ORLANDO — Armwood High School's shot at redemption was still in progress when the very reason for it was displayed on the big screen for all in the Citrus Bowl to see.
The Hawks trailed Miami Central by four points midway through the third quarter of Saturday's Class 6A state championship game when highlights of last year's title matchup with the Rockets — one that Armwood lost in a blowout, 52-7 — began playing during a timeout. The Hawks on the sideline looked up and watched, stone-faced.
"That ain't happening again," senior kicker Sterling Hofrichter shouted to any Hawk who would listen.
Soon after, it appeared that prophecy would be fulfilled. On the very next play Armwood took the first lead it has had against in the Rockets in two years, when quarterback Noah Johnson connected with Darrian McNeal for an 18-yard touchdown, McNeal's second of season.
The momentum wouldn't last, though, and Miami Central finally took advantage of Armwood's four turnovers to win 24-10, the Rockets' third straight state championship.
"It doesn't matter about the weight room, it doesn't matter about running harder. You just can't lay the ball on the ground," Armwood coach Sean Callahan said. "To me, the game of football is blocking, tackling and protecting the football."
Callahan knew going into the matchup that, on paper, Miami Central (14-1) was the better team.
In the first half, the Rockets showed it on the field.
Cedric Miller exploded for a 26-yard run on the Rockets' second drive of the game, which was soon capped by a 2-yard touchdown run from Anthony Jones, cousin of former Miami Central and current Florida State running back Dalvin Cook.
A year after Cook dismantled Armwood in the state final, Jones did the same, to a lesser degree. He led the Rockets with 201 yards rushing and three touchdowns.
Despite outgaining Armwood in yards, 131-62, in the first half, Miami Central went into the break with just a 7-0 lead. When the third quarter began, Armwood (14-1) made its statement, scoring 10 unanswered points on a Hofrichter 40-yard field goal and McNeal's touchdown.
On defense, too, the Hawks seemed to minimize the damage. They stopped Jones as he tried to pick up a first down on a fake punt, and Armwood took over in Rockets territory. Hawks linebacker Jordan Griffin finished with a team-high 19 tackles, 10 more than the next best defender.
"We just knew we had to come out and fight," Johnson said of the second-half turnaround. "That's what we did."
But in contrast to what the Hawks have experienced outside of state championship games the past two seasons, their effort just wasn't enough.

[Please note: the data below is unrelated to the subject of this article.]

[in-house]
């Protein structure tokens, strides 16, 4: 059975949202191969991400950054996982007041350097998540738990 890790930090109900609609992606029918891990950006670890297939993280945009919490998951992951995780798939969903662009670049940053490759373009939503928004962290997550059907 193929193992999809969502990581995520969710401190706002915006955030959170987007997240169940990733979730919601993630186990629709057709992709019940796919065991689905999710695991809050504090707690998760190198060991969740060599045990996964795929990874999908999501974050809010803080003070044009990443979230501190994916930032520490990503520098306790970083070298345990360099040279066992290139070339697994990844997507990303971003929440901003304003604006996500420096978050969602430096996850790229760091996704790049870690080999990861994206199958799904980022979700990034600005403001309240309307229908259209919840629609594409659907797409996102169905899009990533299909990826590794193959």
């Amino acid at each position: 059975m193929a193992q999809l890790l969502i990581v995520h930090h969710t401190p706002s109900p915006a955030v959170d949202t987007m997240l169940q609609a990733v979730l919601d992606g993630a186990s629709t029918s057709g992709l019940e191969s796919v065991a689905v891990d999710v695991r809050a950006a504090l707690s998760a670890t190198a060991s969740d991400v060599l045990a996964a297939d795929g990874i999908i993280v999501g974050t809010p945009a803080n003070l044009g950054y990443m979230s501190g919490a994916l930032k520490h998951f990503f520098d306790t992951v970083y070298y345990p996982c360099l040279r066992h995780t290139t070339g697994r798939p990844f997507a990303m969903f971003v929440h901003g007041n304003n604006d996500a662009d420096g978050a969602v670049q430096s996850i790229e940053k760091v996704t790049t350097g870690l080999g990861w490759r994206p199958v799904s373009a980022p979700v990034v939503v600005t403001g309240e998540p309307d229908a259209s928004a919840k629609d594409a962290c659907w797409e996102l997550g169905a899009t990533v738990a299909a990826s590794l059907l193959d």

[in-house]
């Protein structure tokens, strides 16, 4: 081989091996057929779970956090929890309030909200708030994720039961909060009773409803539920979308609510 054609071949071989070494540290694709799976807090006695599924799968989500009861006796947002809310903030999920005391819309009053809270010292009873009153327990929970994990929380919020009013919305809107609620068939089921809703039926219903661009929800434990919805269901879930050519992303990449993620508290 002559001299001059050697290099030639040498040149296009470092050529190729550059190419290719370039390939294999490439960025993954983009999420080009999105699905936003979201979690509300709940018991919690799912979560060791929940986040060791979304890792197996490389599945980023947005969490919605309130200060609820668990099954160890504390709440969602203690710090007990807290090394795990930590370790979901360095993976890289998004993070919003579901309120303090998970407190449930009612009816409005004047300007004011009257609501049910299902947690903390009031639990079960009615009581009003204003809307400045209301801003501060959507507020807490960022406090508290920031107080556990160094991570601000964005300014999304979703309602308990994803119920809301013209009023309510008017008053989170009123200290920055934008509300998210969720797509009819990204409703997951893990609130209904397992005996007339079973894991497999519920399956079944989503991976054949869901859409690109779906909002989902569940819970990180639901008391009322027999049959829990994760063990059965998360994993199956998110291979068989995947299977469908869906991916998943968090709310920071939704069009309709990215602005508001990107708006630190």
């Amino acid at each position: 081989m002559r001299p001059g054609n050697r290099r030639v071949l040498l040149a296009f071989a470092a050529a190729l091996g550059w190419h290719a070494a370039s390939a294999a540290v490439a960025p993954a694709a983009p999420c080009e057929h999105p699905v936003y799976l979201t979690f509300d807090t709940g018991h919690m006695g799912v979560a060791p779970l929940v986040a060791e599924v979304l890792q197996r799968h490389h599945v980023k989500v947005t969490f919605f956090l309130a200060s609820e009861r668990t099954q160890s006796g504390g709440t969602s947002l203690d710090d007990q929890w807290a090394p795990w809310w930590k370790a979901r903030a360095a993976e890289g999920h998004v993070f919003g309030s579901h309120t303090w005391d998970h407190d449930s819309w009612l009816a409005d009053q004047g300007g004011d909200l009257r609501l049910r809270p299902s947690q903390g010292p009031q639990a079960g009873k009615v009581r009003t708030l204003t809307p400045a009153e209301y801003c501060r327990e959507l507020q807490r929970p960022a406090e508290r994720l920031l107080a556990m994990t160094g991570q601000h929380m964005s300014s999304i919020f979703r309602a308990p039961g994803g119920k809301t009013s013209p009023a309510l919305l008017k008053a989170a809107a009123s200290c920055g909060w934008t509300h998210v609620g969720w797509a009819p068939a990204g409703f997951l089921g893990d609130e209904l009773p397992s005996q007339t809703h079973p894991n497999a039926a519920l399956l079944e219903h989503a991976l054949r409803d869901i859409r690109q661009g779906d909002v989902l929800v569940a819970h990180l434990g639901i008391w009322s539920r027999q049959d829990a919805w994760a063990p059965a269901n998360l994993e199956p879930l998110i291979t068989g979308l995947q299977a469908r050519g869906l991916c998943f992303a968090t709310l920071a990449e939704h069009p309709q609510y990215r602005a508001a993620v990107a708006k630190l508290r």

Johnson, who finished 8-of-24 for 67 yards, was sacked and stripped on that next drive, and Miami Central turned the opportunity into three points on a 36-yard tying field goal.
The teams were locked in a stalemate for much of the fourth quarter. Miami Central fumbled deep in Armwood territory and defensive back Kaylaun Edwards recovered. The Hawks couldn't do anything with the opportunity and were forced to punt.
On the next drive, the Rockets strung together first downs, and Jones capped an 82-yard drive with a 19-yard touchdown run.
Miami Central came into the game with 78 sacks, averaging more than five per game. Defensive end Byron Cowart said he addressed the challenge with the offensive line in the days leading up to the game.
"The offense knew they had like 30 sacks in the playoffs," Cowart said. "I talked to our O-line, I tried to work with all of them and tell them, 'They have to come to you. Stay patient.' "
That would be easier said than done. Down seven, the Hawks got the ball with less than five minutes to go. Johnson was sacked on back-to-back plays, then picked off. In all, Johnson was sacked four times.
Armwood stopped Miami Central and got the ball back on its own 17-yard line with a minute and a half to work with. On fourth and 9 from the 18, Johnson was picked off again. Jones twisted the knife on the very next play, rushing 20 yards for an insurance score.
Miami Central, the team that for so long has been a thorn in Armwood's side, kicked off once more. The Rockets tried to contain their celebration while watching the final — meaningless — 34 seconds.
For the second straight year, the Hawks had to accept that Miami Central was better. Still, when Callahan looked around at his players, many in tears, he didn't see losers.
"(I see) just a lot of pride and guts. We battled. We came in here with a good attitude — that's a highly skilled team — and we made a lot of plays," he said. "We just didn't make enough."